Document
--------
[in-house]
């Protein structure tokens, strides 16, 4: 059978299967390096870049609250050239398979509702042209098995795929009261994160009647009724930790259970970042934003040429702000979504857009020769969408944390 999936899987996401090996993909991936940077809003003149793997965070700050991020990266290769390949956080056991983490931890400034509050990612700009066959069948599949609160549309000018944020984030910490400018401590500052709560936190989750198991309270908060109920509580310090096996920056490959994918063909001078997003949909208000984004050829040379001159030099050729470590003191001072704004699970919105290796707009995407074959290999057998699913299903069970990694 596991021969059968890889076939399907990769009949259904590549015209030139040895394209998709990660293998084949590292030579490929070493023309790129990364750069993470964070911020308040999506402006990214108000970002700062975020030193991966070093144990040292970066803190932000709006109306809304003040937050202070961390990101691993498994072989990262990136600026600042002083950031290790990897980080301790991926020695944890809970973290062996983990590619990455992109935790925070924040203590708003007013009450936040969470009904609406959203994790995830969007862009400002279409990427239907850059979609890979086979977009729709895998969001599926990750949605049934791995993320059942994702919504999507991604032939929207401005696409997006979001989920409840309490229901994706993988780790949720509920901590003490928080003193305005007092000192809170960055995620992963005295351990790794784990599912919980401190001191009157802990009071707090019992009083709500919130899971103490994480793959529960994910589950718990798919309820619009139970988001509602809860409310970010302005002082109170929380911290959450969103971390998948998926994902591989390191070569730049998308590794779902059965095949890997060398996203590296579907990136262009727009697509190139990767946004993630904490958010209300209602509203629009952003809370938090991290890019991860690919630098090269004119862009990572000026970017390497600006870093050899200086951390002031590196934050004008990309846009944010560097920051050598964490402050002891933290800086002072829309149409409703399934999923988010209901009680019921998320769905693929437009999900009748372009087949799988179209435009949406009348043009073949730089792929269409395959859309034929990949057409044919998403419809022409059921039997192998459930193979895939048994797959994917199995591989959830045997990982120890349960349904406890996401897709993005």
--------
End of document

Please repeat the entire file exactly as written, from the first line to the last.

[in-house]
């Protein structure tokens, strides 16, 4: 059978299967390096870049609250050239398979509702042209098995795929009261994160009647009724930790259970970042934003040429702000979504857009020769969408944390 999936899987996401090996993909991936940077809003003149793997965070700050991020990266290769390949956080056991983490931890400034509050990612700009066959069948599949609160549309000018944020984030910490400018401590500052709560936190989750198991309270908060109920509580310090096996920056490959994918063909001078997003949909208000984004050829040379001159030099050729470590003191001072704004699970919105290796707009995407074959290999057998699913299903069970990694 596991021969059968890889076939399907990769009949259904590549015209030139040895394209998709990660293998084949590292030579490929070493023309790129990364750069993470964070911020308040999506402006990214108000970002700062975020030193991966070093144990040292970066803190932000709006109306809304003040937050202070961390990101691993498994072989990262990136600026600042002083950031290790990897980080301790991926020695944890809970973290062996983990590619990455992109935790925070924040203590708003007013009450936040969470009904609406959203994790995830969007862009400002279409990427239907850059979609890979086979977009729709895998969001599926990750949605049934791995993320059942994702919504999507991604032939929207401005696409997006979001989920409840309490229901994706993988780790949720509920901590003490928080003193305005007092000192809170960055995620992963005295351990790794784990599912919980401190001191009157802990009071707090019992009083709500919130899971103490994480793959529960994910589950718990798919309820619009139970988001509602809860409310970010302005002082109170929380911290959450969103971390998948998926994902591989390191070569730049998308590794779902059965095949890997060398996203590296579907990136262009727009697509190139990767946004993630904490958010209300209602509203629009952003809370938090991290890019991860690919630098090269004119862009990572000026970017390497600006870093050899200086951390002031590196934050004008990309846009944010560097920051050598964490402050002891933290800086002072829309149409409703399934999923988010209901009680019921998320769905693929437009999900009748372009087949799988179209435009949406009348043009073949730089792929269409395959859309034929990949057409044919998403419809022409059921039997192998459930193979895939048994797959994917199995591989959830045997990982120890349960349904406890996401897709993005």